The $170 million that Starbucks will spend on the plant is the largest investment the region has received in the past three years, Sprouse said. Friday's groundbreaking event at the future site of the factory was attended by Augusta Mayor Deke Copenhaver.
The 140 jobs -- 75 percent of which will be maintenance and engineering technicians -- will pay well and require advanced skills, according to Gibbons. Prior experience in manufacturing is the most important quality for hiring, though typically employees will have at least an associate degree, he said. The company declined to disclose the pay scale, but said Starbucks offers health benefits to both full-time and part-time employees.
"These isn't your grandfather's factory with thousands of people in it," said Gibbons. "It's not manual labor. People have to learn a lot about the processes."
The main process for Via instant coffee starts with green coffee beans, which are roasted, ground and then brewed in what Gibbons calls a "huge espresso machine." The team then evaporates the water from the giant batch of fresh coffee to make a fine powder. (The proprietary process took 20 years to streamline.) The coffee extract in Frappuccinos and other drinks is produced similarly, with a few extra steps. Currently, all this is done in one factory in Colombia and two in Switzerland. These three plants will remain open even after the Augusta factory is completed.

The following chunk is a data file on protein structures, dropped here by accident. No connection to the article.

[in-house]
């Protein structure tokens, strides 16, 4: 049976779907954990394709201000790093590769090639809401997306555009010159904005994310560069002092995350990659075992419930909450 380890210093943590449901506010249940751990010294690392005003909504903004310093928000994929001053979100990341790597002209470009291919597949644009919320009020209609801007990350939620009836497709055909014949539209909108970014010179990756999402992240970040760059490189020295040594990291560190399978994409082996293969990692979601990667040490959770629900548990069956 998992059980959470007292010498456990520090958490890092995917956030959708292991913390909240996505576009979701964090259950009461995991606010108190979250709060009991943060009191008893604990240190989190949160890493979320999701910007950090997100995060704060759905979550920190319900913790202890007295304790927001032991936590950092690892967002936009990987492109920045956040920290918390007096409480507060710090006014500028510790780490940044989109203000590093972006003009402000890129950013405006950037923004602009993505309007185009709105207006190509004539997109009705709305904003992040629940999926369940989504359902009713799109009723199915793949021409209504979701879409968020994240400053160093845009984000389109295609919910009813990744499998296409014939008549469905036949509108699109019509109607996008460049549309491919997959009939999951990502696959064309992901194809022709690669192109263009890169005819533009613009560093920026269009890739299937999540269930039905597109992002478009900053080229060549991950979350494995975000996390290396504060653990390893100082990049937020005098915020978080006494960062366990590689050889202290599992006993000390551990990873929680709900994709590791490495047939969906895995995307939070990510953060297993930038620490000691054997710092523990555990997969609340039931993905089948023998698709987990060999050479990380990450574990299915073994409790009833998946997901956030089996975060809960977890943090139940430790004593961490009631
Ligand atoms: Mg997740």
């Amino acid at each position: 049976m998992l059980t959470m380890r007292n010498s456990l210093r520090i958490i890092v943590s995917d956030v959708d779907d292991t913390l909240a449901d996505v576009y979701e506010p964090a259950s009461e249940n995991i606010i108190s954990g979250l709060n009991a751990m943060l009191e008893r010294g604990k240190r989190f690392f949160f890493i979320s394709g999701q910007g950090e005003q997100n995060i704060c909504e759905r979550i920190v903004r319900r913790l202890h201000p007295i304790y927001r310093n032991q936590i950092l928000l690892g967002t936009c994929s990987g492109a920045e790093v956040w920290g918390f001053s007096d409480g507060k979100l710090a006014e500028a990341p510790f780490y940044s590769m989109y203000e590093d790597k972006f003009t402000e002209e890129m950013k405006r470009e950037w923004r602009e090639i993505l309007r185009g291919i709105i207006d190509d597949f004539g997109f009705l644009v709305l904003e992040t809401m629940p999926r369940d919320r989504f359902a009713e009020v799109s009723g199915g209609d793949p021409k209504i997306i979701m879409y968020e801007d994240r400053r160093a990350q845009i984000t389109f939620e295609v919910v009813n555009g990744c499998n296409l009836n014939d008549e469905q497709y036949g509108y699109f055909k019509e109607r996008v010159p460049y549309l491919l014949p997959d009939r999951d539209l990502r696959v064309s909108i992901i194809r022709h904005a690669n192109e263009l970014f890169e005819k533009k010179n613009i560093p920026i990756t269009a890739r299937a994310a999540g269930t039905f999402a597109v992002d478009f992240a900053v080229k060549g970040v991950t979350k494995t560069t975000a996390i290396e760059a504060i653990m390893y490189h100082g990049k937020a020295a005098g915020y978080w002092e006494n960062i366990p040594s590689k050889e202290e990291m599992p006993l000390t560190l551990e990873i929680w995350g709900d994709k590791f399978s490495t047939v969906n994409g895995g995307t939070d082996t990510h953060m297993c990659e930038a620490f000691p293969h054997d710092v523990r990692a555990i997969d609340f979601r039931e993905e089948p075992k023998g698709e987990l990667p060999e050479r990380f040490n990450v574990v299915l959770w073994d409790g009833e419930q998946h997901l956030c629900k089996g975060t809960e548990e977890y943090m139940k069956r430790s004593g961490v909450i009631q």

The costs of running the same factory in Central America or Asia would have been 15 percent to 20 percent less, Schultz has publicly stated. This difference is mostly due to the price of labor, says Starbucks spokesman Zack Hutson. But there are also long term benefits of locating in the U.S. Starbucks will save on transportation and will be able to more rapidly fulfill orders and monitor quality, according to Gibbons.
Starbucks also said that creating jobs in America is ethically important. In October, the company launched the fund "Create Jobs For USA" to provide loans to small businesses. In June, it began selling a line of mugs in its stores produced by a factory in East Liverpool, Ohio, an ailing pottery manufacturing hub.
For Robert, the talk about a resurgence of manufacturing has so far been largely symbolic. In late June, the father of four listed his tool chest for sale on Craigslist to pay for his medication. "Lost my job only thing I have really worth any thing," he wrote in the ad.
"I figured knowing a trade like welding was good because there would always be a secure job," Robert said. "It doesn't always work out like that."
CORRECTION: A previous version of this article stated that Starbucks' soluble products plants produce both syrup and powder bases for beverages. The plants produce only powder bases, which are converted to syrup upon arriving in stores in order to make Frappuccinos.
CORRECTION: A previous version of this article misspelled the name of the country Colombia.